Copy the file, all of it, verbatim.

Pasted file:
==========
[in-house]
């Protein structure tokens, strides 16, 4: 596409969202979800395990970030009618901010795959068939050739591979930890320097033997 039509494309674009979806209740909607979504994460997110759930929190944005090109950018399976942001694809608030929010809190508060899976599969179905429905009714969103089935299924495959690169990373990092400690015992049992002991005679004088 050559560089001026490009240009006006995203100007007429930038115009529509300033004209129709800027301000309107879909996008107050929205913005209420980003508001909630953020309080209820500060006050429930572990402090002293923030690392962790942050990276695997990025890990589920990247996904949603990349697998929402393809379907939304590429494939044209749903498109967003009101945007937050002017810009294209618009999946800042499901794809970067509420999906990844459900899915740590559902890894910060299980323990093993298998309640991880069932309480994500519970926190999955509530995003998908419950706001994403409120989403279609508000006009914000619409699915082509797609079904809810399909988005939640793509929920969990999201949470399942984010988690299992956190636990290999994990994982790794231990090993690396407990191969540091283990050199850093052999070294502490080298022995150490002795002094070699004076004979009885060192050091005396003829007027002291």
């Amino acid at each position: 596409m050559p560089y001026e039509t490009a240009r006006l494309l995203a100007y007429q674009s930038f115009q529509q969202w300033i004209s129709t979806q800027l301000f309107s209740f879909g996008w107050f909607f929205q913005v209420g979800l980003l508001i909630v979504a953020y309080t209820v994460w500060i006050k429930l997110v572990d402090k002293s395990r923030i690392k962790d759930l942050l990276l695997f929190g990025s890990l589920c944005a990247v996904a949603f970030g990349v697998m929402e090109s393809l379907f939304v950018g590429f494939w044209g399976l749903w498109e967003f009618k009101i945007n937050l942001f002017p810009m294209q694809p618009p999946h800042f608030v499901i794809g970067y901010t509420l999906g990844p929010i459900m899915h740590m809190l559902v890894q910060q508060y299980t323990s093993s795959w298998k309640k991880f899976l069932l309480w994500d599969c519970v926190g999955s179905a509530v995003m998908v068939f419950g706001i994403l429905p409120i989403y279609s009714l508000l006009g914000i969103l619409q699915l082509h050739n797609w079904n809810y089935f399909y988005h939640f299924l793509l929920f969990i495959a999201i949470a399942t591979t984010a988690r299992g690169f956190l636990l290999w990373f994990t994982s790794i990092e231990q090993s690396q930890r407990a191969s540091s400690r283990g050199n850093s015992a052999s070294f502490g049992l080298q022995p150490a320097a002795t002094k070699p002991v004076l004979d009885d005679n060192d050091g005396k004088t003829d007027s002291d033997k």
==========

[in-house]
């Protein structure tokens, strides 16, 4: 596409969202979800395990970030009618901010795959068939050739591979930890320097033997 039509494309674009979806209740909607979504994460997110759930929190944005090109950018399976942001694809608030929010809190508060899976599969179905429905009714969103089935299924495959690169990373990092400690015992049992002991005679004088 050559560089001026490009240009006006995203100007007429930038115009529509300033004209129709800027301000309107879909996008107050929205913005209420980003508001909630953020309080209820500060006050429930572990402090002293923030690392962790942050990276695997990025890990589920990247996904949603990349697998929402393809379907939304590429494939044209749903498109967003009101945007937050002017810009294209618009999946800042499901794809970067509420999906990844459900899915740590559902890894910060299980323990093993298998309640991880069932309480994500519970926190999955509530995003998908419950706001994403409120989403279609508000006009914000619409699915082509797609079904809810399909988005939640793509929920969990999201949470399942984010988690299992956190636990290999994990994982790794231990090993690396407990191969540091283990050199850093052999070294502490080298022995150490002795002094070699004076004979009885060192050091005396003829007027002291």
């Amino acid at each position: 596409m050559p560089y001026e039509t490009a240009r006006l494309l995203a100007y007429q674009s930038f115009q529509q969202w300033i004209s129709t979806q800027l301000f309107s209740f879909g996008w107050f909607f929205q913005v209420g979800l980003l508001i909630v979504a953020y309080t209820v994460w500060i006050k429930l997110v572990d402090k002293s395990r923030i690392k962790d759930l942050l990276l695997f929190g990025s890990l589920c944005a990247v996904a949603f970030g990349v697998m929402e090109s393809l379907f939304v950018g590429f494939w044209g399976l749903w498109e967003f009618k009101i945007n937050l942001f002017p810009m294209q694809p618009p999946h800042f608030v499901i794809g970067y901010t509420l999906g990844p929010i459900m899915h740590m809190l559902v890894q910060q508060y299980t323990s093993s795959w298998k309640k991880f899976l069932l309480w994500d599969c519970v926190g999955s179905a509530v995003m998908v068939f419950g706001i994403l429905p409120i989403y279609s009714l508000l006009g914000i969103l619409q699915l082509h050739n797609w079904n809810y089935f399909y988005h939640f299924l793509l929920f969990i495959a999201i949470a399942t591979t984010a988690r299992g690169f956190l636990l290999w990373f994990t994982s790794i990092e231990q090993s690396q930890r407990a191969s540091s400690r283990g050199n850093s015992a052999s070294f502490g049992l080298q022995p150490a320097a002795t002094k070699p002991v004076l004979d009885d005679n060192d050091g005396k004088t003829d007027s002291d033997k």